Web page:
Honoring Mattie May Whyte Woodridge, the Real Founder of Teacher Appreciation Week

Mattie May Whyte Woodridge

Teacher Appreciation Week is an established tradition in school districts throughout the United States, but not many people seem to know how it started. Well, here you go!


It Started with a Teacher in Arkansas

Specifically, a Black Arkansas teacher at a school in the segregated South. At some point during the early 1940s, Mattie Whyte Woodridge (1909–1999) decided that educators should be recognized for the contributions they make to society—and that she would make that happen.

Woodridge wrote to every governor in the United States. She corresponded with a host of politicians and leaders in education, stressing the need for a national day to honor teachers. In 1944, one of the many letters she wrote landed on the desk of First Lady Eleanor Roosevelt.

Mrs. Roosevelt acted upon that letter, asking the 81st U.S. Congress to consider setting aside one day per year to acknowledge and honor the work of teachers. In addition, the National Education Association (NEA), joined by its state affiliates in Kansas and Indiana, worked tirelessly to help make Woodridge’s suggestion a reality. Like Mrs. Roosevelt, the NEA lobbied Congress to create a day for the nation to celebrate teachers.

Woodridge Gradually Saw Her Plan Materialize

Mattie Whyte Woodridge continued to work as an educator in the Arkansas Delta, eventually serving as principal of North End Elementary School in Helena in the 1950s. Although her idea worked its way through Congress for decades, she did live to see its fruition.

At first, Congress declared March 7, 1980, National Teacher Day—but only for that particular year. However, a growing movement to make it an annual event had already taken root, and people throughout the country continued to celebrate it. For several more years, the NEA and its affiliates observed National Teacher Day on the first Tuesday of March, and in 1985, the NEA Representative Assembly voted to officially designate that day as National Teacher Day.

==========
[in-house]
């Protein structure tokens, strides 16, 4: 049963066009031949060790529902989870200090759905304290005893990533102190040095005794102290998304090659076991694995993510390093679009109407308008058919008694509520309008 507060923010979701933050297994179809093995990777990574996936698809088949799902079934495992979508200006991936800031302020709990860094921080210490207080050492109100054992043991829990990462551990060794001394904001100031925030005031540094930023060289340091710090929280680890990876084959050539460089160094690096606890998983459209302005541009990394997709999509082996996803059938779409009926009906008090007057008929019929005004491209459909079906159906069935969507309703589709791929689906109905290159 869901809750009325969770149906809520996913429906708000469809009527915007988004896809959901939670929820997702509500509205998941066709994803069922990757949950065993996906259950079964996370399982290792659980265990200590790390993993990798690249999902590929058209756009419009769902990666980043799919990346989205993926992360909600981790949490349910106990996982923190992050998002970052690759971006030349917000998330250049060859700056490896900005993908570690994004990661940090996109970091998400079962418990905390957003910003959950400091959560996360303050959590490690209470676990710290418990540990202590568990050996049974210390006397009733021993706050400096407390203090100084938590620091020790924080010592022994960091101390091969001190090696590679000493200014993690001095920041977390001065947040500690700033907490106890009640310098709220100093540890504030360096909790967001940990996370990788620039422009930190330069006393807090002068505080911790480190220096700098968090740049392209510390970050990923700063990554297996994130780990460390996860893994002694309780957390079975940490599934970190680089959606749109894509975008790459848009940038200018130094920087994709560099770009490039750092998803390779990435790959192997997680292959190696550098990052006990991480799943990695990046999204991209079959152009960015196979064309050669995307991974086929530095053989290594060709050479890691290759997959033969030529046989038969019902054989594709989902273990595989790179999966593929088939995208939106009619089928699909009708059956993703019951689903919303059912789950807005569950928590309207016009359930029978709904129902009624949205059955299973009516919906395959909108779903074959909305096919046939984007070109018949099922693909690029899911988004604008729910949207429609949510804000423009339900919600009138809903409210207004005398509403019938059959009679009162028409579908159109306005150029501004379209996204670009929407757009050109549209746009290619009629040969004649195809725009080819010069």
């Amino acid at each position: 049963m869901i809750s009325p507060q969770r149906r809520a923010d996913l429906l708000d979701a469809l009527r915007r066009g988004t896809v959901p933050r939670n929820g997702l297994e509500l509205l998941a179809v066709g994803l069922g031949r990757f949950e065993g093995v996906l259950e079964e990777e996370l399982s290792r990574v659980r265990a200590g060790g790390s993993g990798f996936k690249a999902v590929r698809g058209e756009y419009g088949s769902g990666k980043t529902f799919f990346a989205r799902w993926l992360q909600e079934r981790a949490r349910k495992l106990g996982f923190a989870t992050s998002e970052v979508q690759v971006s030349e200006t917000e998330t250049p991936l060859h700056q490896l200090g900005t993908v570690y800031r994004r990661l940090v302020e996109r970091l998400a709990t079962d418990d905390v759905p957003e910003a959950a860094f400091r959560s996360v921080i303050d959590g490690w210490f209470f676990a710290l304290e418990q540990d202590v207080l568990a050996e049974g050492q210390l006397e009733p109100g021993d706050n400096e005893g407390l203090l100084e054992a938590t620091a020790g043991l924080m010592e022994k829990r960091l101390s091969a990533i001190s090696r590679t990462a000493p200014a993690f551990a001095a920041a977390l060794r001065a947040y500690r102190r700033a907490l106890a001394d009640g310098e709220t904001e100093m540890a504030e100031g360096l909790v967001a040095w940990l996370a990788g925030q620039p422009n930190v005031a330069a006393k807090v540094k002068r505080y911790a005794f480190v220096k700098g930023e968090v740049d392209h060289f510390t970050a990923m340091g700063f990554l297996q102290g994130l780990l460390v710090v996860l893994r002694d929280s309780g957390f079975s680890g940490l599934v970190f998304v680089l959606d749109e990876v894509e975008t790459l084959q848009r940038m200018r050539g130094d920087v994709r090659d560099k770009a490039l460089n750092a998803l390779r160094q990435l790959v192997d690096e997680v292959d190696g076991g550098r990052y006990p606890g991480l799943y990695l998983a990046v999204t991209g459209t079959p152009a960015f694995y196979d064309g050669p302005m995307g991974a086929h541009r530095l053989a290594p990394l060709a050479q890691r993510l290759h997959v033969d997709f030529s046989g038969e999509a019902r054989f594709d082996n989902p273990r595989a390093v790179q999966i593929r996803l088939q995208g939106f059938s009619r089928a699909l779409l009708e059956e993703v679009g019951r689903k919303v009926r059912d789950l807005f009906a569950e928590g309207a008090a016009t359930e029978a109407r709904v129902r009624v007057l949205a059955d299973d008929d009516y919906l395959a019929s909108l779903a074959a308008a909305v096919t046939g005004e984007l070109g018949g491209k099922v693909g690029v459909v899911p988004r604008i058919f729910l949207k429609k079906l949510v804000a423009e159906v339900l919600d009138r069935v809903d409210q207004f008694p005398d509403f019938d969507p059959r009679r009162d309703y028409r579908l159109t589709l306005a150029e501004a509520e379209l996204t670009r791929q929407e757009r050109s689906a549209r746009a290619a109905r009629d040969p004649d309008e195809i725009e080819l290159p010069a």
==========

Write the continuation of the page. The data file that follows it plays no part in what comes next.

The National Parent Teacher Association was also eager to make the day of recognition official but took it a step further: each year, the first full week of May would be designated as Teacher Appreciation Week.

Teacher Appreciation Week Is Established

In May 1999, Representative Rush Holt, a congressman from New Jersey, delivered a touching speech as he discussed National Teacher Day before the 106th Congress. Here’s an excerpt:

“As a teacher myself, I know that teaching is a hard and sometimes unrecognized job. But of all the important jobs in our society, nothing makes more of an impact on our children than a well-trained, caring, and dedicated teacher. No job ultimately is more important to our society.”

On August 14, 1999, just three months after Holt gave this speech, Mattie Whyte Woodridge died at age 90. Although details of her lifelong mission are sparse, her patience and diligence led to the permanent establishment of an annual event that continues to make educators and students smile year after year.

Woodridge doesn’t have her own Wikipedia page, nor is she profiled in many history-based publications. In fact, her name is rarely even mentioned during Teacher Appreciation Week. As we celebrate the teachers of today, let’s also remember and honor her legacy.

Maia Appleby is the Editorial Director of the American Consortium for Equity in Education. She’s also a communications manager and an advocate who has been writing and editing in the education space since 2010. Connect with her on LinkedIn at

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